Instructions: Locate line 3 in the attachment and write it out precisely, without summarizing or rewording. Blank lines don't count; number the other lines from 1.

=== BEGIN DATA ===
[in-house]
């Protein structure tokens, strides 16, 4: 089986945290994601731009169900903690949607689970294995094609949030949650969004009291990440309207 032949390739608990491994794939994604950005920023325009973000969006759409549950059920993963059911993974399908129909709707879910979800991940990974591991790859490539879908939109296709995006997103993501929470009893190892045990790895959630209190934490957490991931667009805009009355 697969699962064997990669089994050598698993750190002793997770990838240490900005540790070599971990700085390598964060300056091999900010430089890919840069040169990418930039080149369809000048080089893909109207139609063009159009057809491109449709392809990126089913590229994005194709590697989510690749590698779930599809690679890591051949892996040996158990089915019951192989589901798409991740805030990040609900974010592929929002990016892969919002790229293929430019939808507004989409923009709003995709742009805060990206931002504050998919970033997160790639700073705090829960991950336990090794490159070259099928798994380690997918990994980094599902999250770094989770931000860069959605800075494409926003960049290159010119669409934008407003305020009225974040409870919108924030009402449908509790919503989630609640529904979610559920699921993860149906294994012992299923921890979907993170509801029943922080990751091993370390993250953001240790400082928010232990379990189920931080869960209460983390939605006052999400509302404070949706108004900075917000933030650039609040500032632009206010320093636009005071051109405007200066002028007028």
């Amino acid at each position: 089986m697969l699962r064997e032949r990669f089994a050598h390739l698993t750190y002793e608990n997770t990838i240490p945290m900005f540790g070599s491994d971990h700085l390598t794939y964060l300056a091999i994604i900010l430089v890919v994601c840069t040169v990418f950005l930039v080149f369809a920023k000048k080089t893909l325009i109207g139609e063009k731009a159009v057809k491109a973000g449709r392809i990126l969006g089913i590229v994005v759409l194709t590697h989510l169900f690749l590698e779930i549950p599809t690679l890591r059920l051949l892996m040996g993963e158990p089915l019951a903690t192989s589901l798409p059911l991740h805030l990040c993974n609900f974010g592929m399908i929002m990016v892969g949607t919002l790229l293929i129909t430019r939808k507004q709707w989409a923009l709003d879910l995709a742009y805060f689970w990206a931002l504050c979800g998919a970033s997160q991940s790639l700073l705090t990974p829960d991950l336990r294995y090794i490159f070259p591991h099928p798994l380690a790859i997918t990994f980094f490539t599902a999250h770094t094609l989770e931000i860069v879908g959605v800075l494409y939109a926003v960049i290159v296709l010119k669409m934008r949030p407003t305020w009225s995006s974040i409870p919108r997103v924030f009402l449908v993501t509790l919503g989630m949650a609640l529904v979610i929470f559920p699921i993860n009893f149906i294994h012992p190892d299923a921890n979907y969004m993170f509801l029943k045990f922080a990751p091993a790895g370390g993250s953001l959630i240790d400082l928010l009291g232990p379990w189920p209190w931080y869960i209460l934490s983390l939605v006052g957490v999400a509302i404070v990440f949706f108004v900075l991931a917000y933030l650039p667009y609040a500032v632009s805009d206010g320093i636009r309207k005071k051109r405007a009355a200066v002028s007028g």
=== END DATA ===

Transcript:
């Amino acid at each position: 089986m697969l699962r064997e032949r990669f089994a050598h390739l698993t750190y002793e608990n997770t990838i240490p945290m900005f540790g070599s491994d971990h700085l390598t794939y964060l300056a091999i994604i900010l430089v890919v994601c840069t040169v990418f950005l930039v080149f369809a920023k000048k080089t893909l325009i109207g139609e063009k731009a159009v057809k491109a973000g449709r392809i990126l969006g089913i590229v994005v759409l194709t590697h989510l169900f690749l590698e779930i549950p599809t690679l890591r059920l051949l892996m040996g993963e158990p089915l019951a903690t192989s589901l798409p059911l991740h805030l990040c993974n609900f974010g592929m399908i929002m990016v892969g949607t919002l790229l293929i129909t430019r939808k507004q709707w989409a923009l709003d879910l995709a742009y805060f689970w990206a931002l504050c979800g998919a970033s997160q991940s790639l700073l705090t990974p829960d991950l336990r294995y090794i490159f070259p591991h099928p798994l380690a790859i997918t990994f980094f490539t599902a999250h770094t094609l989770e931000i860069v879908g959605v800075l494409y939109a926003v960049i290159v296709l010119k669409m934008r949030p407003t305020w009225s995006s974040i409870p919108r997103v924030f009402l449908v993501t509790l919503g989630m949650a609640l529904v979610i929470f559920p699921i993860n009893f149906i294994h012992p190892d299923a921890n979907y969004m993170f509801l029943k045990f922080a990751p091993a790895g370390g993250s953001l959630i240790d400082l928010l009291g232990p379990w189920p209190w931080y869960i209460l934490s983390l939605v006052g957490v999400a509302i404070v990440f949706f108004v900075l991931a917000y933030l650039p667009y609040a500032v632009s805009d206010g320093i636009r309207k005071k051109r405007a009355a200066v002028s007028g």